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13 - The making of a comprehensive transnational discourse community trade unions as a defensive transnational community, 1968–1988

Published online by Cambridge University Press:  07 September 2010

Marie-Laure Djelic
Affiliation:
ESSEC Business School, France
Sigrid Quack
Affiliation:
Max-Planck-Institute, Cologne
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Summary

Introduction

The critique of state-centered approaches to international relations and international political economy has resulted in a rapidly growing literature focusing on a variety of “private authorities” in international relations (Cutler et al. 1999). In this literature, arrays of transnational communities are prominent subjects of analysis. Epistemic communities promoting new environmental standards, discourse communities pushing for new public management across borders, and advocacy coalitions shaming the perpetrators of human rights abuses, for example, have been observed and conceptualized in order to shed light on the extent to which dispersed actors from diverse locations can build and maintain crucial links, and develop social identities across borders. In turn, these have been found important for setting political agendas, acquiring a voice in policy implementation processes, policing compliance, and spreading ideologies more generally (Haas 1992a; Keck and Sikkink 1998; Bislev et al. 2002; Djelic 2006). At the same time, it is becoming clear that many of these transnational communities recruit their members among private as well as public constituencies. A study of these communities thus also needs specifically to address the linkages between civil society, business, and the public sphere.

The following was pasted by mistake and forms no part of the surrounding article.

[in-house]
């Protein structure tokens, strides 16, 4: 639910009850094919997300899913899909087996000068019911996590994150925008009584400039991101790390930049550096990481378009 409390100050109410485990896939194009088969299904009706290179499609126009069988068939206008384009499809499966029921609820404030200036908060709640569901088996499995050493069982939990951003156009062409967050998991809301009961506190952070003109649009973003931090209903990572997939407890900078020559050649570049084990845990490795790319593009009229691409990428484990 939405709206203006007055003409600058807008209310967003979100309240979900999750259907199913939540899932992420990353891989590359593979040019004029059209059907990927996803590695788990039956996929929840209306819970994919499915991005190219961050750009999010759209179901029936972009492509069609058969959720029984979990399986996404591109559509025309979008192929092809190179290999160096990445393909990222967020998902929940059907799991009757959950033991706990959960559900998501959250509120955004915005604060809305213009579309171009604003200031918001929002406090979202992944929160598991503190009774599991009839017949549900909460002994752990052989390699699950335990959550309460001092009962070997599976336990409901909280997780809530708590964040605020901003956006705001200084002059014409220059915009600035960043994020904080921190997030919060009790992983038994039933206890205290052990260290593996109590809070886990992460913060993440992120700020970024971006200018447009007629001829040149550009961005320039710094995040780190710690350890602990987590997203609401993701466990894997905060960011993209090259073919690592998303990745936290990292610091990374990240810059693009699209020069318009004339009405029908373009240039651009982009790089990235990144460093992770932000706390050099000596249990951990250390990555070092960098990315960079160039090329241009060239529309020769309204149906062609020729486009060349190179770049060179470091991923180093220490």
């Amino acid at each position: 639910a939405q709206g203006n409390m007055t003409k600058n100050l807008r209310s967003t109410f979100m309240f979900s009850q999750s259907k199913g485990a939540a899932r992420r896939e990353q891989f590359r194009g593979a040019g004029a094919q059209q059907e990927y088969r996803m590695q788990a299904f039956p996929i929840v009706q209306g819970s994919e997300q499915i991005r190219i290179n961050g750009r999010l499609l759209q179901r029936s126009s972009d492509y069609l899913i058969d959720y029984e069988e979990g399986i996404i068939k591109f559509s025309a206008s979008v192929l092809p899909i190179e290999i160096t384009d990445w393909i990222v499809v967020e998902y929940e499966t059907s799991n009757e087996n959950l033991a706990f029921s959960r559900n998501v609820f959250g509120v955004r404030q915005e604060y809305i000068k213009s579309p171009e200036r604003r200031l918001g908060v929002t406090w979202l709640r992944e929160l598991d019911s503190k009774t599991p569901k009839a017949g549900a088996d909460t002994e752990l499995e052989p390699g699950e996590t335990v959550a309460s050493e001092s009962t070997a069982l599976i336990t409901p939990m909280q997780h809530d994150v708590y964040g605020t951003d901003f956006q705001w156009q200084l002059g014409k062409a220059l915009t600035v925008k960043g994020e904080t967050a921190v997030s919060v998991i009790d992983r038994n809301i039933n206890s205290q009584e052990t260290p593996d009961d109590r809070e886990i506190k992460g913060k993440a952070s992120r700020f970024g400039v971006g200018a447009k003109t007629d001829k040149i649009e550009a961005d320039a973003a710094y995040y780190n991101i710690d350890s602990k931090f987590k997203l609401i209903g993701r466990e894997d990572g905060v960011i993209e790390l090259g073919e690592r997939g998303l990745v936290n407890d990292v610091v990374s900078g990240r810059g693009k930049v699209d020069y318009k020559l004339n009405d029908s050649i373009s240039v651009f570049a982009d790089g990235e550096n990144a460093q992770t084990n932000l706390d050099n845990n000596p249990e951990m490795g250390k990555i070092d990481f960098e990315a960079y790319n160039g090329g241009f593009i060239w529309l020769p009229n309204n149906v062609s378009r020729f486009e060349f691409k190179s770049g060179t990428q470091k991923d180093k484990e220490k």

Transnational community research has also contributed to the rise of social constructivist approaches in international relations (Risse 2007). However, given the increasing attention paid to knowledge, ideas, and discourse, it is surprising how little international relations scholarship in general, and transnational community research in particular, have had to say so far about the global rise of neoliberal discourse.

Type
Chapter
Information
Transnational Communities
Shaping Global Economic Governance
, pp. 305 - 326
Publisher: Cambridge University Press
Print publication year: 2010

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